Begonia is one of two genera belonging to the family Begoniaceae; the other is Hillebrandia, a genus endemic to Hawai’i. Currently, approximately 1,900 Begonia species have been recognised, with native distributional ranges throughout the subtropics and tropics of Central and South America, Africa and Asia. The name Begonia commemorates Michel Bégon (1638-1710), Governor of French Canada and a patron of botanical exploration.
Begonias can be succulent herbs, sub-shrubs or climbers. The roots are fibrous or rhizomatous, or tuberous; species from the cooler Andes become dormant in winter. Begonias are monoecious, that is separate male and female flowers are produced on the same plant. Different groups of begonias are cultivated for the tremendous variation in their foliage and flowers.
Horticulturally, begonias are often grouped according to their type of growth or habit. Many species and cultivars are popular as house or garden plants in warmer climates. Begonia grandis ssp. evansiana is one of the hardier species, surviving temperatures of minus five degrees Celsius when dormant, so it can be grown outside in sheltered, well drained spots in the United Kingdom.
Begonia rex is a rhizomatous species from Assam, first introduced into cultivation in 1858. It has been used in breeding work with other Asian Begonia species to produce the Begonia Rex Cultorum Hybrids. Many Begonia Rex cultivars, such as ‘Fireflush’, ‘Fireworks’ and ‘Raspberry Swirl’, have marvellously decorated leaves. These hybrids are best grown at a minimum of ten degrees Celsius in a well-drained compost in semi-shade.
In contrast, tuberous begonias are mainly grown for their flowers, which can be staggering in both size and colour because of artificial breeding. It all started with the red, pendulous-flowered Begonia boliviensis, an introduction to Europe from Bolivia in 1864. Other species, such as the yellow-flowered Begonia pearcei and the large, red-flowered Begonia veitchii, soon followed. Tuberous begonias were widely used as bedding plants in the late 1800s and are still used today, being easily raised from seed. The enormous double flowers of pendulous varieties are shown off to great effect in hanging baskets, whilst upright varieties are more often used as exhibition plants.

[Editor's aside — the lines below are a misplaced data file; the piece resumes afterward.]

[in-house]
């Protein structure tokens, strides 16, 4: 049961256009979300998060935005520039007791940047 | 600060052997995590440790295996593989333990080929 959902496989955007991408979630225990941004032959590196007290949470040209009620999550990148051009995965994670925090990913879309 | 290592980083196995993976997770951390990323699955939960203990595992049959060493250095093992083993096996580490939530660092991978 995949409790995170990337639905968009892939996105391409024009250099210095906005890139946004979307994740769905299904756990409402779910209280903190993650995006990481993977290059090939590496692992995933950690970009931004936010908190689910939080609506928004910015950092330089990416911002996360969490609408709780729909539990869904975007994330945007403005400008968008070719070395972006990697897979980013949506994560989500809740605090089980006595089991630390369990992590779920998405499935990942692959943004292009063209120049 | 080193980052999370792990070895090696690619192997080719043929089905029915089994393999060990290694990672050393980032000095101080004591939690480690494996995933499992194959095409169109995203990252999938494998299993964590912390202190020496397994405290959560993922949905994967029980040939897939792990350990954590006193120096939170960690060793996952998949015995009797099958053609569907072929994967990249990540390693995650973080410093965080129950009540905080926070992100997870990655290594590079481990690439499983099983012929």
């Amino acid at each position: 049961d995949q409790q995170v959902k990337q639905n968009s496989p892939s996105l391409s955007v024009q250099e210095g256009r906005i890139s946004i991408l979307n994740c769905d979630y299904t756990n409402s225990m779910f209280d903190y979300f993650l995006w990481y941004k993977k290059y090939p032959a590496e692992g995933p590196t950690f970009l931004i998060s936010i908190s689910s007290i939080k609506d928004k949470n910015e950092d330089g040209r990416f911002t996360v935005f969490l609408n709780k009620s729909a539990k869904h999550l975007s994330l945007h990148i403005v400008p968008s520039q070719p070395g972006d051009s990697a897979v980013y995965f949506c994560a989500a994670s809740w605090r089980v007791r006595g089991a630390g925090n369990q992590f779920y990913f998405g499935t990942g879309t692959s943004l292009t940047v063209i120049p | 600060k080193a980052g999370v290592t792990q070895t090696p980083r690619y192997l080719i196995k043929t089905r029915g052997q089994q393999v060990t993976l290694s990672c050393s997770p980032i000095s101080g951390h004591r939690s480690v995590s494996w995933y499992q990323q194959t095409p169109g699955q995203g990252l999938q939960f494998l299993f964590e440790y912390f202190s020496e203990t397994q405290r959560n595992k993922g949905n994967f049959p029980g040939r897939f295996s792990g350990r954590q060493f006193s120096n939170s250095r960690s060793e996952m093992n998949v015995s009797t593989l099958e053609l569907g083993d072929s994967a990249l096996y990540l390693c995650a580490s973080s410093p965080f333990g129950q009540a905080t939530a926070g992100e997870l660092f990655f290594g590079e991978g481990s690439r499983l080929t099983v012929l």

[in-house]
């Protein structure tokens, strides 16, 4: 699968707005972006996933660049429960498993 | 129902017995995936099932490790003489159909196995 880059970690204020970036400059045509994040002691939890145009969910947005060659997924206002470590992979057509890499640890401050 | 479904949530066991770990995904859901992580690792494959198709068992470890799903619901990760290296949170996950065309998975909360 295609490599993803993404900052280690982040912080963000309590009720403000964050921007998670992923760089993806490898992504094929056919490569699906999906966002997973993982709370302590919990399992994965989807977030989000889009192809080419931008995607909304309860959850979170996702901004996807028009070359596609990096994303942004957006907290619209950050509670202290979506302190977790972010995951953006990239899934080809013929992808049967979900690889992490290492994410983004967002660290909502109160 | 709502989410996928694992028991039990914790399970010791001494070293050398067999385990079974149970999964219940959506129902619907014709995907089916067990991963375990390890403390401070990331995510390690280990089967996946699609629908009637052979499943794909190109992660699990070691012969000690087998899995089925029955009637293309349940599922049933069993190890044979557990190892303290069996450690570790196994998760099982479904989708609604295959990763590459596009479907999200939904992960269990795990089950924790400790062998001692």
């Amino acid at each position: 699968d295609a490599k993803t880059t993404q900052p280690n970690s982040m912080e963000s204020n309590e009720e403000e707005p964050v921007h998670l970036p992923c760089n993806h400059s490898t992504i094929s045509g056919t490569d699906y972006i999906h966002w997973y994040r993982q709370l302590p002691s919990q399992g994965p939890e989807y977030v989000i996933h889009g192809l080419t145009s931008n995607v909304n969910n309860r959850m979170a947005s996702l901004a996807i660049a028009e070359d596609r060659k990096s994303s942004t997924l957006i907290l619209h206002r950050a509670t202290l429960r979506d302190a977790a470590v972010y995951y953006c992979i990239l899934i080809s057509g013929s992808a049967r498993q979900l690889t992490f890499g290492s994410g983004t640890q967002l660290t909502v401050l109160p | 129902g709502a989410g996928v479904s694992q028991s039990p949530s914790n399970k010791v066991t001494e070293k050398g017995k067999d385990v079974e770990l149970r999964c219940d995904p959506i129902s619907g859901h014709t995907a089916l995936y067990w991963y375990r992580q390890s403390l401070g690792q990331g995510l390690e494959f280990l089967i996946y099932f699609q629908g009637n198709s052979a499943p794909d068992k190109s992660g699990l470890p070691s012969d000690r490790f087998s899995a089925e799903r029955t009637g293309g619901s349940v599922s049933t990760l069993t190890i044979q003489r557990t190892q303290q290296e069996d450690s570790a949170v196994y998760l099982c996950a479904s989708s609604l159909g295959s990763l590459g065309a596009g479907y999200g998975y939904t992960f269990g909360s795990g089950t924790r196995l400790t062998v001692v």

Cane-stemmed begonias are another popular group, of which several types are grown at Oxford Botanic Garden. One of these is Begonia luxurians, a native of Brazil, also known as the palm-leaf begonia. It can have stems up to 1.5 metres tall with distinctive palmate leaves and large heads of creamy-white flowers.
Langdon B 1989. Begonias. The care and cultivation of tuberous varieties. Cassell.
Phillips R and Rix M 1997. Conservatory and indoor plants. Pan Books.
Tebbitt MC 2005. Begonias. Cultivation, identification and natural history. Timber Press.
The 25th July 2021 marks 400 years of botanical research and teaching by the University of Oxford.
As a celebration and count-down to this anniversary, the University of Oxford Botanic Garden and Arboretum, together with the Oxford University Herbaria and the Department of Plant Sciences, will highlight 400 plants of scientific and cultural significance. One plant will be profiled weekly, and illustrated with images from Oxford University's living and preserved collections.
Follow us on Twitter @Plants400
The data and images available on this site may only be used for scientific purposes. They may not be sold or used for commercial purposes. All images are copyright of the University of Oxford, unless otherwise indicated.
The specimens at the Oxford herbaria and the living collections of the Oxford Botanic Garden and Oxford University Herbaria are being digitized using BRAHMS.
Dr Stephen Harris (email@example.com)